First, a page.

well-known algorithm for radix-conversion of
fixed-point fractions by multiplication explicitly
determines when to terminate the conversion process; a
variable number of digits are produced. The algorithm
has these properties: (*) No information is lost; the
original fraction can be recovered from the output by
rounding. (*) No ``garbage digits'' are produced. (*)
The output is correctly rounded. (*) It is never
necessary to propagate carries on rounding. We then
derive two algorithms for free-format out-put of
floating-point numbers. The first simply scales the
given floating-point number to an appropriate
fractional range and then applies the algorithm for
fractions. This is quite fast and simple to code but
has inaccuracies stemming from round-off errors and
oversimplification. The second algorithm guarantees
mathematical accuracy by using multiple-precision
integer arithmetic and handling special cases. Both
algorithms produce no more digits than necessary
(intuitively, the ``1.3 prints as 1.2999999'' problem
does not occur). Finally, we modify the free-format
conversion algorithm for use in fixed-format
applications. Information may be lost if the fixed
format provides too few digit positions, but the output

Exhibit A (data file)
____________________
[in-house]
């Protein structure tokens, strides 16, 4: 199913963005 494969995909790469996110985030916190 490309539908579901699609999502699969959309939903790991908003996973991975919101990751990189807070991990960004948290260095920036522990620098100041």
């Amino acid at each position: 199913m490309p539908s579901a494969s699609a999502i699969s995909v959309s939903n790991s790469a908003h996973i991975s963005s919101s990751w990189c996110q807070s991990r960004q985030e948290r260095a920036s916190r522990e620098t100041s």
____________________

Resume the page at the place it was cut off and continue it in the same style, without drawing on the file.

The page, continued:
is always correctly rounded. On the other hand, no
``garbage digits'' are ever produced, even if the fixed
format specifies too many digit positions (intuitively,
the ``4/3 prints as 1.333333328366279602'' problem does
not occur).",
acknowledgement = ack-nhfb,
}
That entry, and thousands more, can be found in the floating-point
bibliography at
http://www.math.utah.edu/pub/tex/bib/fparith.html
http://www.math.utah.edu/pub/tex/bib/fparith.bib
See particularly these entries:
Goldberg:1967:BAN
Matula:1968:BCT
Steele:1990:HPF
Clinger:1990:HRF
Hough:1991:TBC
Hanson:1997:MAD
Abbott:1999:ASS
Here are some little functions in hoc that can be used to figure out
how many digits are needed for correct round-trip conversion; they are
based on proofs in the first two papers in that list of seven:
### goldberg(ndecdig): return number of bits needed to ensure correct
### round-trip conversion between binary and ndecdig decimal digits
func goldberg(ndecdig) { return ceil(ndecdig/log10(2) + 1) }
### goldbergb(b,ndecdig): return number of base-b digits needed to
### ensure correct round-trip conversion between base b and ndecdig
### decimal digits
func goldbergb(b,ndecdig) \
{
if (b == 10) \
return ndecdig \
else \
{
x = 1 + ndecdig / log10(b)
y = ceil(x)
if (x == y) return (y + 1) else return y
}
}
### matula(nbits): return number of decimal digits needed to ensure
### correct round-trip conversion between binary and decimal
func matula(nbits) { return ceil(nbits/log2(10) + 1) }
### matulab(b,nbaseb): return number of decimal digits needed to ensure
### correct round-trip conversion between base-b and decimal
func matulab(b,nbaseb) \
{
if (b == 10) \
return nbaseb \
else \
{
x = 1 + nbaseb / logbase(b,10)
y = ceil(x)
if (x == y) return (y + 1) else return y
}
}
-------------------------------------------------------------------------------
- Nelson H. F. Beebe Tel: +1 801 581 5254 -
- University of Utah FAX: +1 801 581 4148 -
- Department of Mathematics, 110 LCB Internet e-mail: beebe at math.utah.edu -
- 155 S 1400 E RM 233 beebe at acm.org beebe at computer.org -
- Salt Lake City, UT 84112-0090, USA URL: http://www.math.utah.edu/~beebe/ -